1. Yes, I would have thought that Waitrose would sell it. I buy it here in quite small packs. Our trees spread like crazy; I'm surprised yours didn't.

      Delete
    2. Our Waitrose is quite small. I will have a look though.

      Delete
    3. It lasted many years Cro and seedlings did shoot up all over the place then everything just died .... I think that plants just come to the end of their natural life .. I never mind that if we've had years of pleasure from it. I can then plant something else and the garden has a different look. I bet one of your supermarkets has sumac Frances .... after all, we are very culinary savvy in Hertfordshire, aren't we ?!!!!!! Haha. XXXX

      Delete
  13. We have sumacs here in Ontario. They tend to grow a bit like weeds at roadsides. They are beautiful in the fall. I think a type of tea can be made from the fuzzy clusters of berries. -Jenn

    ReplyDelete
    Replies
    1. I think the flowers/berries can be soaked in water, then filtered, to make a type of soft drink. I haven't tried it.

      Delete
  14. in Eastern Europe they use it in a lot of cooking, for instance Pike with sumac. it takes some of the earthy taste away

    ReplyDelete
    Replies
    1. I think it would take more than Sumac to make Pike palatable!

      Delete
  15. Beautiful colors! This is the first time I've ever heard of eating sumac powder, though.

    ReplyDelete
    Replies
    1. It's not an earth shattering experience, it's more for the Lemony flavour and its colour than anything.

      Delete
  16. I have not even seen any Sumac powder to buy Cro - what does it taste like? I love the tree and used to have one in my garden.

    ReplyDelete
    Replies
    1. It tastes Lemony. Not much else to say about it

      Delete
  17. That brilliant color is a joy to behold. Just last week, waiting in a cashiers' queue at the grocery shop, I overhead two folks behind me talking about ... Sumac, and I realized it was something I'd never used on its own, but somehow think the powder might have been part of a mixed spice I use. Yes, indeed it's part of Zahtar, along with sesame seed and thyme. It was recommended to me by a friend whose family came from Armenia. It's good to add to stews, and can be found sprinkled on Near Eastern flat breads. Small world we live in, particularly in the kitchen!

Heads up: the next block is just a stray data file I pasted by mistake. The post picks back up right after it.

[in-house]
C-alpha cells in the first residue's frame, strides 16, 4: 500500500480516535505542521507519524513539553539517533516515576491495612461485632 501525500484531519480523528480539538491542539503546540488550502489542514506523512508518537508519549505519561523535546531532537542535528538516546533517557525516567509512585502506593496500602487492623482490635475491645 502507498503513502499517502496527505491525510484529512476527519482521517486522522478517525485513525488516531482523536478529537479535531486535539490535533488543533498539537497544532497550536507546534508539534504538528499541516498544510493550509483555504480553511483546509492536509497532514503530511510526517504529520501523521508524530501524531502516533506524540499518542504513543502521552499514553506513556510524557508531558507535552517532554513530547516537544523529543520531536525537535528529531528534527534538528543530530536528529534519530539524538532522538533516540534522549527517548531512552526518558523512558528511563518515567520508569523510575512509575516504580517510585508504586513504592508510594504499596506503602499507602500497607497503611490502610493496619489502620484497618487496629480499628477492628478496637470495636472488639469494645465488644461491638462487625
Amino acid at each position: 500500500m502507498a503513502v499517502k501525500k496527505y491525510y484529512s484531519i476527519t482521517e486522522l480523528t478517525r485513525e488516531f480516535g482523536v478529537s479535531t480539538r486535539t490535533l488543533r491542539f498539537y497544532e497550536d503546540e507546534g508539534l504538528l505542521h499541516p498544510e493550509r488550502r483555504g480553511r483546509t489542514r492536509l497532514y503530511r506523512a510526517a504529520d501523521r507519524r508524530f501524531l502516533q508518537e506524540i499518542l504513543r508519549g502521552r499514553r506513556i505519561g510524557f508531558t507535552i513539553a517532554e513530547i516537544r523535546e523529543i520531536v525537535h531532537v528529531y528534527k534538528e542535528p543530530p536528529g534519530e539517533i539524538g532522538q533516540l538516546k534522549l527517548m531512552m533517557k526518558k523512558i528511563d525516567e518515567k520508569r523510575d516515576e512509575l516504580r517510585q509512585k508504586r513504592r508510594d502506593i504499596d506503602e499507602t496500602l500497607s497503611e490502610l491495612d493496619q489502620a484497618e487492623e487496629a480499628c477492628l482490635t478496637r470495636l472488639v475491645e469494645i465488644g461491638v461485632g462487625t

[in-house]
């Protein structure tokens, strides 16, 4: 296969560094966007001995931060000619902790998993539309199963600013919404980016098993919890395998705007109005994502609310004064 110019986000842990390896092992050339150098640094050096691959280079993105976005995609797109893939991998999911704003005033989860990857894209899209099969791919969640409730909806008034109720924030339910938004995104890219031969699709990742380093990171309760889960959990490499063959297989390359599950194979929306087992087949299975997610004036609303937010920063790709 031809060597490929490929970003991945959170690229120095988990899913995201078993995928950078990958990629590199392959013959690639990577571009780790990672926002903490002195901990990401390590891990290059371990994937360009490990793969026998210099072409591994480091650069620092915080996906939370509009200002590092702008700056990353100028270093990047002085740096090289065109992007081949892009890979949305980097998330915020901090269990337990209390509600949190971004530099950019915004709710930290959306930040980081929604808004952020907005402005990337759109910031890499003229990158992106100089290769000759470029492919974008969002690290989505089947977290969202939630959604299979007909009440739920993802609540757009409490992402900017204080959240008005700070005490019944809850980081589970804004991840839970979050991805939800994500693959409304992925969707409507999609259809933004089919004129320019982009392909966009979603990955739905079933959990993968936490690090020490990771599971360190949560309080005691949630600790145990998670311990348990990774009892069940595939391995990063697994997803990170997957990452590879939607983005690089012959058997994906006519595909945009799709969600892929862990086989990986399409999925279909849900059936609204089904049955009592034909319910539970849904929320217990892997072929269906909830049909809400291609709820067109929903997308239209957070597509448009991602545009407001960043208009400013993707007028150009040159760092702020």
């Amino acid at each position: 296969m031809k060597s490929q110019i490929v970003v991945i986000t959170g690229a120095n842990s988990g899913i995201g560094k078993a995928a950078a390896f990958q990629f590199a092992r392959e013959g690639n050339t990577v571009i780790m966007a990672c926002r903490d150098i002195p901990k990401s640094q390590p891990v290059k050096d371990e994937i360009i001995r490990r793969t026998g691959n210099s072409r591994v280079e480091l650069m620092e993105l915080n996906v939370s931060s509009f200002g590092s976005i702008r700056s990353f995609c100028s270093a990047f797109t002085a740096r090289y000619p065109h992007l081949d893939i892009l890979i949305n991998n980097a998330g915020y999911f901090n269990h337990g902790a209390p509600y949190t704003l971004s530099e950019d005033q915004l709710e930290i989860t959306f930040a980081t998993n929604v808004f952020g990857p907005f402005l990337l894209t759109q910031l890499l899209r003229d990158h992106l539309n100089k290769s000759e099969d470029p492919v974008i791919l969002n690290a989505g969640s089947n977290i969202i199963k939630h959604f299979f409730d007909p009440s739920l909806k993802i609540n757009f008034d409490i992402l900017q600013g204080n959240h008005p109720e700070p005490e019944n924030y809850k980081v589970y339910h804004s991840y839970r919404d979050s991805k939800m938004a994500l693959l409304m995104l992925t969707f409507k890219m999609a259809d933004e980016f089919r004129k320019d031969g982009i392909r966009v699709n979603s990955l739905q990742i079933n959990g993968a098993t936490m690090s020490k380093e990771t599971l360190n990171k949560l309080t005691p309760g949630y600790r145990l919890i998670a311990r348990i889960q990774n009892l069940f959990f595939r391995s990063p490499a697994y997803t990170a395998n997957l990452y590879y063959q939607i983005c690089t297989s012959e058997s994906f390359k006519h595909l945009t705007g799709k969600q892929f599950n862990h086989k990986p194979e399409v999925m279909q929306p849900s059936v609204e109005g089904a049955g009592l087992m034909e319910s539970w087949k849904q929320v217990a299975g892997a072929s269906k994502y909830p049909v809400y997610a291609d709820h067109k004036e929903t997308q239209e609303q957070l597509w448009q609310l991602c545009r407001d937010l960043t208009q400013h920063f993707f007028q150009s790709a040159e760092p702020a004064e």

ReplyDelete
    Replies
    1. I've only had Zaatar (Zahtar) once. I was invited to a Lebanese girl's dinner party in Paris, and she produced tiny pizzas with just Zahtar as toppings. They were totally delicious.

      Delete
  18. Zhatar is a plant,we have it here growing wild, it has a special smell and it is tasty as a topping indeed.

    ReplyDelete
    Replies
    1. The Zahtar I know is a Middle Eastern mix of spices, of which Sumac is one.

      Delete
    2. I use Zahtar believe it not. I put it in everything meaty and stewy if you know what mean.

      Delete
  19. our old sumac died a few years ago..but the roots have produced a new tree ...growing very quickly...I didn't know that there could be spice? from it...love this thought...I missed the colour for a few years and now it's back...hooray!!

    ReplyDelete
    Replies
    1. I think they're quite difficult to get rid of, once they're established. The tree could be more useful than you'd thought!

      Delete
  20. One of the times we moved house, years ago, we inherited one or two in the garden and ended up with a small forest ! The Autumn colours were so stunning that we hadn't the heart to dig them up. Didn't realise it had culinary uses too - you learn something new every day !

    ReplyDelete
    Replies
    1. They spread very quickly. I keep having to mow around ours to keep them back.

      Delete
  21. No, but here is a tip. Take a head of the berries and steep in hot water then remove. It tastes like lemonade and is even pink.

    ReplyDelete
    Replies
    1. I shall try that today. I presume any 'red' Sumac variety will do.

      Delete
    2. It looks just like yours. The berries are fuzzy. It really was used for lemonade before our time.

      Delete

Related Posts Plugin for WordPress, Blogger...